Heathcliff Fights a Storm at Sea…

Heathcliff helps row toward the ship during a terrible storm at sea

This chapter from Heathcliff: The Lost Years begins with Heathcliff discovering the body of the first mate, Mr. Coil, who has died from wounds sustained during a ferocious mutiny at sea. A sudden storm is bearing down on the ship, but Captain Collingwood insists on giving his first mate a proper burial at sea despite the storm…

Heathcliff: The Lost Years is the untold story at the heart of Wuthering Heights.

© David Drum

eathcliff knocked on the door to Mr. Coil’s cabin. The first mate didn’t answer. When Heathcliff stepped inside, he discovered the first mate’s dead body. The cabin smelled of death. Heathcliff ran for the surgeon. Dr. Chum sent him to fetch the captain, who held the dead man’s hands for a long time before turning away.

“Have Fiddler build Mr. Coil a good sound coffin,” the captain said. “Keep the quashees below deck this morning. We must give our first mate a proper burial at sea.”

“Aye-aye, sir,” responded the second mate, who had joined them in the dead man’s cabin.

Heathcliff helped the surgeon wrap the first mate’s emaciated body in his hammock and place the body inside the wooden coffin with his sea chest and personal effects. The Irishman nailed the coffin shut. Clouds rushed by overhead as they brought Mr. Coil’s wooden coffin up to the deck.

“Take care with that,” said the captain.

“He weighs very little,” Fiddler said. “His coffin may not sink.”

“Open it up. Place cannonballs on both sides of the body,” said the captain. “The casket must sink into the sea.”

After prying open the coffin and carefully placing several twelve-pound cannonballs on each side of the body, the Irishman again nailed Mr. Coil’s coffin shut.

Mr. Bolt pointed out thunderheads massing on the horizon behind the ship.

“Some bad weather coming, captain,” said Mr. Bolt. “Could be on us before long.”

“It is my duty as captain of this vessel to assure our first mate a proper burial at sea, Mr. Bolt. I will attend to the longboat. I must personally conduct the burial. You stay here and attend to the ship.”

“Aye-aye, sir,” said Mr. Bolt.

Wind blew hard from the north as they placed Mr. Coil’s coffin onto the longboat and carefully lowered the boat into the sea. With his Bible between his teeth, the captain descended the sea-ladder and took his place at the steering oar.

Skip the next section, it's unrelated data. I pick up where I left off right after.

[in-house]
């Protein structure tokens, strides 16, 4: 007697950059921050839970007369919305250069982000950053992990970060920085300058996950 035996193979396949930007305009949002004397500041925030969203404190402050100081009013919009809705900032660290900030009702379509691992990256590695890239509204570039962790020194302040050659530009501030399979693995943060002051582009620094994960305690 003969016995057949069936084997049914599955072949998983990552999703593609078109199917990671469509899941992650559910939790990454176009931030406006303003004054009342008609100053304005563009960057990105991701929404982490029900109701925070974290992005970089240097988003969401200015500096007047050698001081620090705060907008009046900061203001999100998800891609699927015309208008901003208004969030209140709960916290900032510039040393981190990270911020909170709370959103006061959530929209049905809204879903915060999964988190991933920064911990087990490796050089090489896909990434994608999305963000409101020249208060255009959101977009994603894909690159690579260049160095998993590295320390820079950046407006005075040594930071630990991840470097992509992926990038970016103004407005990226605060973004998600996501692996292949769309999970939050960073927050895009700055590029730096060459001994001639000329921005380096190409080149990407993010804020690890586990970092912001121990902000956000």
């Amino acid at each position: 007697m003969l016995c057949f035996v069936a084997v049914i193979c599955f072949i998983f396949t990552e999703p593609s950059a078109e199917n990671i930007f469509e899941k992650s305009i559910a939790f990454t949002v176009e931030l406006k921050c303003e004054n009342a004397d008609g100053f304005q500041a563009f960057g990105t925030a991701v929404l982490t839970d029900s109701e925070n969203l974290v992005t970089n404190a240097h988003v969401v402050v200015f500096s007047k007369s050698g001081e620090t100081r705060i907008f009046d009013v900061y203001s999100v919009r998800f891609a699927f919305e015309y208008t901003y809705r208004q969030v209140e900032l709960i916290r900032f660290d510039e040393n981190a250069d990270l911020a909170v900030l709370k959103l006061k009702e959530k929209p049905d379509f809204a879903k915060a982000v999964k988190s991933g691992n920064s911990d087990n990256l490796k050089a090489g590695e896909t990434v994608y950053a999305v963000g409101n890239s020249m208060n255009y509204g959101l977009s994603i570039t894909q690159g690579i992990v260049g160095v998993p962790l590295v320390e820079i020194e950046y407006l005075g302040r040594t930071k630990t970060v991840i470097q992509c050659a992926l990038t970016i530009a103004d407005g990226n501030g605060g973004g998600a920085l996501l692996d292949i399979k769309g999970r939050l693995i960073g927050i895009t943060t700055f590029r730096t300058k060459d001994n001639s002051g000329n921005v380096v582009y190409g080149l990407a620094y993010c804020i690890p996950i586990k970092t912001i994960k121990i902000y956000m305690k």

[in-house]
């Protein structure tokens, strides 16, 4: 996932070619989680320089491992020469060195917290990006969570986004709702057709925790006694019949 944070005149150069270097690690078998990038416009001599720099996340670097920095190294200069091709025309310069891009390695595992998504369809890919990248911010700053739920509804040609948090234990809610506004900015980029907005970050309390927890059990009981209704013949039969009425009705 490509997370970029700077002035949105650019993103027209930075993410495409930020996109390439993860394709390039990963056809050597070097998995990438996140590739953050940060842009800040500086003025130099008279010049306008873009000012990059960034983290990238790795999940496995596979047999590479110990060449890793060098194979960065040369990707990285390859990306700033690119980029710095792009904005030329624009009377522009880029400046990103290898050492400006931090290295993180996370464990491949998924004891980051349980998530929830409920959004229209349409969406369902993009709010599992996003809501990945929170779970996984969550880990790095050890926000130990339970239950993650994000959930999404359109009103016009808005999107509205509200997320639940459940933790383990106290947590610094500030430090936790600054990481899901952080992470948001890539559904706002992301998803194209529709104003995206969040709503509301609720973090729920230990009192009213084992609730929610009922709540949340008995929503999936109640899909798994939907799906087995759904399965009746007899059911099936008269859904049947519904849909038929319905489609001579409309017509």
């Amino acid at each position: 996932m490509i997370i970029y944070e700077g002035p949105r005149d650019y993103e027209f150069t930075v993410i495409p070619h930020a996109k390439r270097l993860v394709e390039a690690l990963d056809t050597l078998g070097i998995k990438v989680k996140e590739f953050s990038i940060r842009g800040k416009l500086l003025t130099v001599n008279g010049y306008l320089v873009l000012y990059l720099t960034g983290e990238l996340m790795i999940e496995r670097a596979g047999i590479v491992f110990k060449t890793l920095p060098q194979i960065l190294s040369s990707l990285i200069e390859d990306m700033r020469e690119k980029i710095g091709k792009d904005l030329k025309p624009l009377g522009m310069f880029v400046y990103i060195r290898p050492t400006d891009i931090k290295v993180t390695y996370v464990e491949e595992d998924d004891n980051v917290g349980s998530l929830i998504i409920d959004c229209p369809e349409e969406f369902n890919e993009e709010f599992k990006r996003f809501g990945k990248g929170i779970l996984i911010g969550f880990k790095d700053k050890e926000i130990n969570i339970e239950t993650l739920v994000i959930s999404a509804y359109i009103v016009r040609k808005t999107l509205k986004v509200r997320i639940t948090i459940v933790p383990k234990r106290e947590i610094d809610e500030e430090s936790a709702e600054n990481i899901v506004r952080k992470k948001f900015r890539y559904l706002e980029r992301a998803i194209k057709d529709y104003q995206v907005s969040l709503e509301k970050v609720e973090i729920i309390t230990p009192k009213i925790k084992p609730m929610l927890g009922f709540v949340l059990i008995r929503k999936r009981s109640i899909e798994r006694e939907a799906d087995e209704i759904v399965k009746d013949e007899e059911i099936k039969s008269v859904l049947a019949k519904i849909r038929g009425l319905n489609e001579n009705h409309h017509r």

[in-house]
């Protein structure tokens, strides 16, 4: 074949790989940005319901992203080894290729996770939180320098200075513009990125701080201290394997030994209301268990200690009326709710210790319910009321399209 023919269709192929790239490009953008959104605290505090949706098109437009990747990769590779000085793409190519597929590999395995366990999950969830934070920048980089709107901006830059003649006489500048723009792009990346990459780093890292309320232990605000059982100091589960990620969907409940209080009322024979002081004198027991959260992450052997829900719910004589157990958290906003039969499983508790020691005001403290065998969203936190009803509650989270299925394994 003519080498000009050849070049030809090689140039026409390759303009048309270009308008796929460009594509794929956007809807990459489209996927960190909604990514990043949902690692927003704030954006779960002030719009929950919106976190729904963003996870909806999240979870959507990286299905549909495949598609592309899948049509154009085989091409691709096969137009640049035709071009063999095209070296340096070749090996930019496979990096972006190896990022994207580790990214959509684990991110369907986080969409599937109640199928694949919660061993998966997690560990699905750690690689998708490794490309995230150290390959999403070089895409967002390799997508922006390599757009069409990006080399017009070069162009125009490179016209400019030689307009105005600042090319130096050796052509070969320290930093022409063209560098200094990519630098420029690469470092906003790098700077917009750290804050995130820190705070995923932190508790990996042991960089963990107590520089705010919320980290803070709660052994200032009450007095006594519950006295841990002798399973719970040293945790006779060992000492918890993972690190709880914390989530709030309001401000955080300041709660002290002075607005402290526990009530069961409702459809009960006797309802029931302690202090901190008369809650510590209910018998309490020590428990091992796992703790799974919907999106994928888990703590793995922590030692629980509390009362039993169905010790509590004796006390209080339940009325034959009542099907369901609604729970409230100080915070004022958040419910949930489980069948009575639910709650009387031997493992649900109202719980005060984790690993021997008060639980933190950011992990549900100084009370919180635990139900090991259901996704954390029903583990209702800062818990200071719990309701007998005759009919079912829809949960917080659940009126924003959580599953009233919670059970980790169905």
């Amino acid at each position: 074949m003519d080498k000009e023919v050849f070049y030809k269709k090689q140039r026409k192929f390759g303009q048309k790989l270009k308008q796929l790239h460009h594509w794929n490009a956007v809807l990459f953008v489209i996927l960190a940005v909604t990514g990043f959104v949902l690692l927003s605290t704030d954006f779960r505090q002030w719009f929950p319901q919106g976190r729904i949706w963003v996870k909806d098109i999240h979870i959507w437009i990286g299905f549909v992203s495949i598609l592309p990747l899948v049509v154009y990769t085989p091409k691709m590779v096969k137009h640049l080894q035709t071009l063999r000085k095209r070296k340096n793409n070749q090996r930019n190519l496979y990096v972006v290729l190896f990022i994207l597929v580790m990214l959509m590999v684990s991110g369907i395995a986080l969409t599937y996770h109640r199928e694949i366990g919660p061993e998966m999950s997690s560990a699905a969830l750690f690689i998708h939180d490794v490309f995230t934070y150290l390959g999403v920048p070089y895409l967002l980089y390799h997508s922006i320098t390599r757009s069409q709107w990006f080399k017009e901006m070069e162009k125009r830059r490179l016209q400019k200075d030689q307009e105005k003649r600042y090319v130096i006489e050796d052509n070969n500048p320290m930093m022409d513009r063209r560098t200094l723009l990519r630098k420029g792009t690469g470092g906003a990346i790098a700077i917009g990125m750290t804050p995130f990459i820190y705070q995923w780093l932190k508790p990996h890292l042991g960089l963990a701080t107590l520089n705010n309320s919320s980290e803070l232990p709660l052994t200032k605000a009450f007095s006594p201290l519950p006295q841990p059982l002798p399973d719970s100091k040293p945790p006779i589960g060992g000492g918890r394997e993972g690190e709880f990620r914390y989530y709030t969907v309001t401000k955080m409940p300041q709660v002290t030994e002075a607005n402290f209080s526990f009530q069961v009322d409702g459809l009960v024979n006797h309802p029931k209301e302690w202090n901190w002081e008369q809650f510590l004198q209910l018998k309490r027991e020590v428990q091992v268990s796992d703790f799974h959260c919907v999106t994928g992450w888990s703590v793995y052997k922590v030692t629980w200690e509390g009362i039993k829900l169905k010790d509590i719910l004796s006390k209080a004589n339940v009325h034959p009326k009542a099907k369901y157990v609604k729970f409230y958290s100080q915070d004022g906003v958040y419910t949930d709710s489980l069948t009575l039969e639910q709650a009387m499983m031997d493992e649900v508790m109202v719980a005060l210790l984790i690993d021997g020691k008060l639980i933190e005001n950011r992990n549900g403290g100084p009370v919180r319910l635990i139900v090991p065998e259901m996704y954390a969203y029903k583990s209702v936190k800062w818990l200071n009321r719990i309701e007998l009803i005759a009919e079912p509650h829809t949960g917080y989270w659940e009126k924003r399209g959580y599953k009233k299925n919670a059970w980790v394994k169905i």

As Heathcliff began to row, the Atlantic became choppy. Dark clouds raced past overhead. A few scattered drops of rain began to fall. The ocean swells seemed to grow larger.

A good distance from the ship, Captain Collingwood stood up. Shouting into the wind, he opened the Bible with some difficulty and read a verse and then stopped, apparently disabled by emotion.

A steady rain began. With Mr. Coil’s casket across it, the longboat rode low in the water.

“Good, loyal Mr. Coil, your wise counsel helped me so on my voyage to African climes,” said Captain Collingwood, passing his Bible over the coffin. “Your counsel will be missed by me, and every man aboard the Commerce. Good Mr. Coil, helpful and wise Mr. Coil, as master of the Commerce, I hereby commit your body to the deep.”

With a wave of his hand, the captain closed his Bible, crouched down, and made his way back to the stern.

Some distance away, a bolt of yellow lightning snaked to the water. The longboat tilted to larboard as mariners struggled to lift and push the coffin over the side.

With a deathly rumble of rolling cannonballs, mariners shoved off the coffin. To Heathcliff’s surprise, the coffin stood erect in the sea, weighted down by the cannonballs at one end. Half buried in the waves, it bobbed like a ghastly bottle before their eyes.

“Good God!” said the captain.

Slowly, Mr. Coil’s coffin rolled over backwards into the sea. In the blowing rain, Heathcliff thought the longboat drifted farther away from the ship.

“Captain,” he said, pointing to the ship.

“Give way, lads!” the captain shouted. “Put your backs to the oars!”

Heathcliff clenched his teeth and pulled at his oar. Ahead of the longboat, a ring of lightning bolts electrified the sea around the ship, producing a blast of light brighter than daylight immediately followed by bone-banging thunder.

For a moment, the upper tips of the masts and yards glowed with violet light, like three ghostly crosses hovering above the ship. The sea around the Commerce turned luminous as liquid silver. The entire ocean sparkled with glistening diamonds.

“Damn St. Elmo’s Fire! Keep to your oars!” shouted the captain.

Mr. Coil’s coffin popped to the surface on Heathcliff’s side of the longboat, its lid apparently loosened in the rough sea. The first mate’s pale hand had worked itself out from beneath the coffin lid, as if the corpse was seeking to escape its watery grave.

Peter stood up from the thwart, pointing frantically at the coffin.

“C-captain!” he shrieked.

“Sit down and row, Peter, all of you” screamed the captain. “Pick up your stroke! The Commerce drifts away!”

Fear put desperate strength in Heathcliff’s arms. In the hammering rain, the longboat strode toward the ship through the madly galloping sea.


David Drums Heathcliff: The Lost Years is an 111-chapter historical novel now available as a paperback, an e-book, and an audible versions from major vendors. The book may also be special ordered from any bookstore.

David Drum has worked as a newspaper reporter, ranch foreman, a funeral director, and more. MFA from the University of Iowa, author of several books.